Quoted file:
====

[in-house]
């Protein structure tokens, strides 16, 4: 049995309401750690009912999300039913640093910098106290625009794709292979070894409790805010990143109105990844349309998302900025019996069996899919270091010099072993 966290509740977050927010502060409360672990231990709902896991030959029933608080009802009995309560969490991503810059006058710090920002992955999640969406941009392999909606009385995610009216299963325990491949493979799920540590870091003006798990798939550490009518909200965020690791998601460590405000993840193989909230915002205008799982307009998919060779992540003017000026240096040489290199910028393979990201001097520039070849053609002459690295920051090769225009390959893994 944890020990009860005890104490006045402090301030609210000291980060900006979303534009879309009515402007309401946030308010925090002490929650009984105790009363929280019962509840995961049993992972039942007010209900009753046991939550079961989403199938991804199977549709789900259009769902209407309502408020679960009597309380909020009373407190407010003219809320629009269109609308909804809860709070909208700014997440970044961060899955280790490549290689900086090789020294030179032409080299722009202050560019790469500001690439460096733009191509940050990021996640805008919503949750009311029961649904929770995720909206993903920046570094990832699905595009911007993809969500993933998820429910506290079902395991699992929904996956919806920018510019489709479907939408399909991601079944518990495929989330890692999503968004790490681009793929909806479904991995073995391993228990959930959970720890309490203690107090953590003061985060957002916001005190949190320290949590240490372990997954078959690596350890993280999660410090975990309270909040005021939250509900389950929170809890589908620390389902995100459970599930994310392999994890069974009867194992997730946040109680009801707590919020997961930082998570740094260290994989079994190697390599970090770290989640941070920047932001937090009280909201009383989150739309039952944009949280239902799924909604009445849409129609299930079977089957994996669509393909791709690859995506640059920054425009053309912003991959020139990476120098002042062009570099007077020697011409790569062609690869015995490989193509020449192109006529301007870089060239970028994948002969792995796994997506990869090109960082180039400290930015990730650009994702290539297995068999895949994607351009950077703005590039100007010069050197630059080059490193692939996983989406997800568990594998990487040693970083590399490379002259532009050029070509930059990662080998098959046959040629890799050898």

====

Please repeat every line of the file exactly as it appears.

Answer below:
[in-house]
């Protein structure tokens, strides 16, 4: 049995309401750690009912999300039913640093910098106290625009794709292979070894409790805010990143109105990844349309998302900025019996069996899919270091010099072993 966290509740977050927010502060409360672990231990709902896991030959029933608080009802009995309560969490991503810059006058710090920002992955999640969406941009392999909606009385995610009216299963325990491949493979799920540590870091003006798990798939550490009518909200965020690791998601460590405000993840193989909230915002205008799982307009998919060779992540003017000026240096040489290199910028393979990201001097520039070849053609002459690295920051090769225009390959893994 944890020990009860005890104490006045402090301030609210000291980060900006979303534009879309009515402007309401946030308010925090002490929650009984105790009363929280019962509840995961049993992972039942007010209900009753046991939550079961989403199938991804199977549709789900259009769902209407309502408020679960009597309380909020009373407190407010003219809320629009269109609308909804809860709070909208700014997440970044961060899955280790490549290689900086090789020294030179032409080299722009202050560019790469500001690439460096733009191509940050990021996640805008919503949750009311029961649904929770995720909206993903920046570094990832699905595009911007993809969500993933998820429910506290079902395991699992929904996956919806920018510019489709479907939408399909991601079944518990495929989330890692999503968004790490681009793929909806479904991995073995391993228990959930959970720890309490203690107090953590003061985060957002916001005190949190320290949590240490372990997954078959690596350890993280999660410090975990309270909040005021939250509900389950929170809890589908620390389902995100459970599930994310392999994890069974009867194992997730946040109680009801707590919020997961930082998570740094260290994989079994190697390599970090770290989640941070920047932001937090009280909201009383989150739309039952944009949280239902799924909604009445849409129609299930079977089957994996669509393909791709690859995506640059920054425009053309912003991959020139990476120098002042062009570099007077020697011409790569062609690869015995490989193509020449192109006529301007870089060239970028994948002969792995796994997506990869090109960082180039400290930015990730650009994702290539297995068999895949994607351009950077703005590039100007010069050197630059080059490193692939996983989406997800568990594998990487040693970083590399490379002259532009050029070509930059990662080998098959046959040629890799050898």